50+ Fun Children's Books (That Won't Make You Cringe When Your Kids Ask You to Read Them)

I am an ardent proponent of good picture books. There are way too many children's books out there that I just don't want to read--inane, mediocre, boring or just dumb. There have been times when I have dreaded reading to my kids at bed time because I knew they were going to pick that one book again. You know what I'm talking about: picture books about TV or movie characters (Backyardigans, Power Rangers, Disney Princesses. et al.) or popular toys (my grandma had a book about the Care Bears at her house. I'm not hating on Care Bears--heck, I had at least two of them when I was in elementary school--just little pointless story books about them). Writing is hard. I get it. I was an English major and I've never even written a Care Bears book, so I mean no disrespect to the authors. I'm sure it helps put food on the table, but because I was an English major I'm also a little snobbish when it comes to children's books (and for the sake of clarity, in this post I'm talking about picture books when I say "children's books"). There are so many excellent books out there, why not give your children quality? Reading bedtime stories with your kids might even become your favorite part of the day.

  1. Sylvester and the Magic Pebble by William Steig
  2. CDC? by William Steig
  3. A Hole is to Dig by Ruth Krauss, pictures by Maurice Sendak
  4. The Carrot Seed story by Ruth Krauss, pictures by Crockett Johnson
  5. Strega Nona by Tomie DePaola 
  6. Four Scary Stories by Tony Johnston, pictures by Tomie DePaola
  7. Farmer Duck by Martin Waddell, pictures by Helen Oxenbury
  8. We're Going on a Bear Hunt by Michael Rosen, pictures by Helen Oxenbury
  9. The Napping House by Audrey Wood, illustrated by Don Wood
  10. Heckedy Peg by Audrey Wood, illustrated by Don Wood
  11. Freight Train by Donald Crews
  12. Drummer Hoff adapted by Barbara Emberley, illustrated by Ed Emberley
  13. Go Away, Big Green Monster! by Ed Emberley
  14. Brown Bear, Brown Bear, What Do You See? Bill Martin Jr./Eric Carle
  15. The Very Hungry Caterpillar by Eric Carle
  16. Time for Bed by Mem Fox illustrated by Jane Dyer
  17. Fabels by Arnold Lobel
  18. Frog and Toad books by Arnold Lobel
  19. Goodnight Gorilla by Peggy Rathmann
  20. The Snowy Day Ezra Jack Keats
  21. Corduroy Don Freeman
  22. The Three Robbers by Tomi Ungerer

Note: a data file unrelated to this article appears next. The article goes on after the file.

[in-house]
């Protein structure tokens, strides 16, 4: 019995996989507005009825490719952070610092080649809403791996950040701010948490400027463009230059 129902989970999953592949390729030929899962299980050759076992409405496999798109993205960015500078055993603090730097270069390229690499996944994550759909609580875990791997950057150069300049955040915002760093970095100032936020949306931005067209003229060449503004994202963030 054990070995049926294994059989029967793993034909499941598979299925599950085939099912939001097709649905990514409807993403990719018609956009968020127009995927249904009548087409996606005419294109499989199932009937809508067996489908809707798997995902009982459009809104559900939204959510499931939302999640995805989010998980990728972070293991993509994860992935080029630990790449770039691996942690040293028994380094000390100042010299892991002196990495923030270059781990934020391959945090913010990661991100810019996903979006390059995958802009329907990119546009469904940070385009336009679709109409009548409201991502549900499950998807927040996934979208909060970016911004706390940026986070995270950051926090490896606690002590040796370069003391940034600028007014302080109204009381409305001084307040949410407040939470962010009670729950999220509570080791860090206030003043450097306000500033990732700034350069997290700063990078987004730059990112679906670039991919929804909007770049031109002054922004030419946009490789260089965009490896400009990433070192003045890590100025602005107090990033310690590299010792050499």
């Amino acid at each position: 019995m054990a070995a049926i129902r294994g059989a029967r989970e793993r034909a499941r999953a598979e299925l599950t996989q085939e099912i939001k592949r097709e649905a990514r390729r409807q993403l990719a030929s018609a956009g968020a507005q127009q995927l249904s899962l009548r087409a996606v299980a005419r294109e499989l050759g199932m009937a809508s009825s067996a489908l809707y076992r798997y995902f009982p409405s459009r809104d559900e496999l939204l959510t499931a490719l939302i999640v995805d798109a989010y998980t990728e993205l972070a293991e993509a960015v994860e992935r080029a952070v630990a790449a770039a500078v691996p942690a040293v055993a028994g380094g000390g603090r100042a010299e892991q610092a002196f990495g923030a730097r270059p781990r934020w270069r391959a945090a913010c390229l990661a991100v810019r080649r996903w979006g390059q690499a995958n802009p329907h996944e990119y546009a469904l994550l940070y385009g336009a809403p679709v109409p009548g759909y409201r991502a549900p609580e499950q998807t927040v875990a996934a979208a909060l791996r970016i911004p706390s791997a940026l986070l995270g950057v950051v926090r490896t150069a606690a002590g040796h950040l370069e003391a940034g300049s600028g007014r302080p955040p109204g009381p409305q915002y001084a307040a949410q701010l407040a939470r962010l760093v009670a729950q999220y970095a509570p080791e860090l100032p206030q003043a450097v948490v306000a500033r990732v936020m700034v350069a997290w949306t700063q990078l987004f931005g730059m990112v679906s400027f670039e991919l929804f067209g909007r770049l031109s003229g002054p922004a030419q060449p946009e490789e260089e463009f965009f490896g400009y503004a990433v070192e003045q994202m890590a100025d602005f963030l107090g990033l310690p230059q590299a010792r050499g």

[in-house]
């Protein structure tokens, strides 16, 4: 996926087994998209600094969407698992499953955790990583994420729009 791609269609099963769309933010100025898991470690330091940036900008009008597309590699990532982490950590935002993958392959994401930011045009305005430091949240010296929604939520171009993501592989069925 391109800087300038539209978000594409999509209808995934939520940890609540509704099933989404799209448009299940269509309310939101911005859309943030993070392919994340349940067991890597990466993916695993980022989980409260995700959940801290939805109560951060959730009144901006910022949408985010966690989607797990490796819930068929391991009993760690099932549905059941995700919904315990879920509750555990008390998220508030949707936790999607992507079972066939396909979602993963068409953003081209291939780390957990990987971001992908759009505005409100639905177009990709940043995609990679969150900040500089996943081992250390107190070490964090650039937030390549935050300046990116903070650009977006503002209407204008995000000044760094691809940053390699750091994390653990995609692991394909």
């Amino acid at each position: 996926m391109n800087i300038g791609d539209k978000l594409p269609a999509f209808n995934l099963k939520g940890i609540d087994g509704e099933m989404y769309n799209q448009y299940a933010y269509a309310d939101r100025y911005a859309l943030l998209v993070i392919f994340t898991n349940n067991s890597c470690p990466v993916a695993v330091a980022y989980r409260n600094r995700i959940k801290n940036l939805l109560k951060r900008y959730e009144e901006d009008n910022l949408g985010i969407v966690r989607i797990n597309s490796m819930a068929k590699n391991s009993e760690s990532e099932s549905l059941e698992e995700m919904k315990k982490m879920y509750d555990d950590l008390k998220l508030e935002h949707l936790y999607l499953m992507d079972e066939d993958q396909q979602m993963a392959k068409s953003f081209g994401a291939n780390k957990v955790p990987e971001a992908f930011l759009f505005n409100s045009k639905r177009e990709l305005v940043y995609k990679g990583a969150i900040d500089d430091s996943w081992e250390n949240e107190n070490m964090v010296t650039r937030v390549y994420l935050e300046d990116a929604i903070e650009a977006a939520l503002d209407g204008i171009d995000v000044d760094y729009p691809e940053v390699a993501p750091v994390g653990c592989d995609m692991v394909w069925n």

23. Happy Birthday Moon by Frank Asch
  24. Rain by Peter Spier
  25. Noah's Ark by Peter Spier
  26. Owen by Kevin Henkes
  27. Chrysanthemum by Kevin Henkes
  28. Pierre by Maurice Sendak
  29. Chicken Soup with Rice by Maurice Sendak
  30. Where the Wild Things Are by Maurice Sendak
  31. The Funny Little Woman retold by Arlene Mosel, pictures by Blair Lent
  32. Tikki Tikki Tembo by Arlene Mosel
  33. Each Peach, Pear, Plum by Janet and Allan Ahlberg
  34. Bye Bye Baby by Janet and Allan Ahlberg
  35. Joseph Had a Little Overcoat by Simms Taback
  36. Rapunzel by Paul O. Zelinsky
  37. Little Bear by Elsa Holmlund Minarik, pictures by Maurice Sendak
  38. Goldilocks and the Three Bears by James Marshall
  39. St. George and the Dragon by Margaret Hodges, illustrated by Trina Schart Hyman
  40. Bread and Jam for Frances by Russell Hoban, Pictures by Lillian Hoban
  41. A Was Once an Apple Pie by Edward Lear and Suse Macdonald
  42. Zin, Zin, Zin, A Violin by Lloyd Moss and Marjorie Priceman
  43. Harry the Dirty Dog by Gene Zion and Margaret Bloy Graham
  44. The Runaway Bunny by Margaret Wise Brown, pictures by Clement Hurd
  45. Goodnight Moon by Margaret Wise Brown, pictures by Clement Hurd
  46. Three Little Kittens Paul Galdone
  47. Madeline by Ludwig Bemelmans
  48. Always Room for One More by Sorche Nic Leodhas, illustrated by Nonny Horigan
  49. The Lady with the Alligator Purse by Nadine Bernard Westcott
  50. Make Way for Ducklings by Robert McCloskey
  51. The Story About Ping by Marjorie Flack and Kurt Wiese
  52. Knuffle Bunny by Mo Willems
  53. Won't Somebody Play with Me? by Steven Kellogg
  54. No, David! by David Shannon
  55. How I Became a Pirate by David Shannon
  56. Ashanti to Zulu by Leo and Diane Dillon
  57. The House in the Night by Susan Marie Swanson, pictures by Beth Krommes
  58. Bear Snores On by Karma Wilson and Jane Chapman
Once I got going it was hard to stop. There are tons of quality picture books out there. Don't settle. You'll notice some authors make my list multiple times. In the past when we have found an author we loved, we read everything by them that we could get our hands on. If you like a book, see what else is available by that author. You're sure to find some new favorites.